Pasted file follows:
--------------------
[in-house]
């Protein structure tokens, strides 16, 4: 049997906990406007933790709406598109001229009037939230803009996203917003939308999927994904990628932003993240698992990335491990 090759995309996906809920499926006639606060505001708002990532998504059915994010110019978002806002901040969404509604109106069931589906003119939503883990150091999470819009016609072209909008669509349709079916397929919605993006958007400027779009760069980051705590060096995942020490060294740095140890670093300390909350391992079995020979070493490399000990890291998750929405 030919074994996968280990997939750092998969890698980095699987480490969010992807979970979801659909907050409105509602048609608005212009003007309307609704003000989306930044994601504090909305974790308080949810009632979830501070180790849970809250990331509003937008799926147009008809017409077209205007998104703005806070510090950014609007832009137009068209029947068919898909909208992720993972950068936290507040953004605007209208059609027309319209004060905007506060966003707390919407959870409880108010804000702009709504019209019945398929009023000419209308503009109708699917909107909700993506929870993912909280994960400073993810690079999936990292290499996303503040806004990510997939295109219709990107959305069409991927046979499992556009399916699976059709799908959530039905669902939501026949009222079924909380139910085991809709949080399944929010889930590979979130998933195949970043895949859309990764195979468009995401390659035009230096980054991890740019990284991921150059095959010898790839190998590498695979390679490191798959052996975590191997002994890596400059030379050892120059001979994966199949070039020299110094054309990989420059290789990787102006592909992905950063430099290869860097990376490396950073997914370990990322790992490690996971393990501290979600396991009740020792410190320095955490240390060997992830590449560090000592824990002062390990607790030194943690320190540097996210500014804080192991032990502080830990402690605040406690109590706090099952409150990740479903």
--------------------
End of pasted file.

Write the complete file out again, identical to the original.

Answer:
[in-house]
């Protein structure tokens, strides 16, 4: 049997906990406007933790709406598109001229009037939230803009996203917003939308999927994904990628932003993240698992990335491990 090759995309996906809920499926006639606060505001708002990532998504059915994010110019978002806002901040969404509604109106069931589906003119939503883990150091999470819009016609072209909008669509349709079916397929919605993006958007400027779009760069980051705590060096995942020490060294740095140890670093300390909350391992079995020979070493490399000990890291998750929405 030919074994996968280990997939750092998969890698980095699987480490969010992807979970979801659909907050409105509602048609608005212009003007309307609704003000989306930044994601504090909305974790308080949810009632979830501070180790849970809250990331509003937008799926147009008809017409077209205007998104703005806070510090950014609007832009137009068209029947068919898909909208992720993972950068936290507040953004605007209208059609027309319209004060905007506060966003707390919407959870409880108010804000702009709504019209019945398929009023000419209308503009109708699917909107909700993506929870993912909280994960400073993810690079999936990292290499996303503040806004990510997939295109219709990107959305069409991927046979499992556009399916699976059709799908959530039905669902939501026949009222079924909380139910085991809709949080399944929010889930590979979130998933195949970043895949859309990764195979468009995401390659035009230096980054991890740019990284991921150059095959010898790839190998590498695979390679490191798959052996975590191997002994890596400059030379050892120059001979994966199949070039020299110094054309990989420059290789990787102006592909992905950063430099290869860097990376490396950073997914370990990322790992490690996971393990501290979600396991009740020792410190320095955490240390060997992830590449560090000592824990002062390990607790030194943690320190540097996210500014804080192991032990502080830990402690605040406690109590706090099952409150990740479903």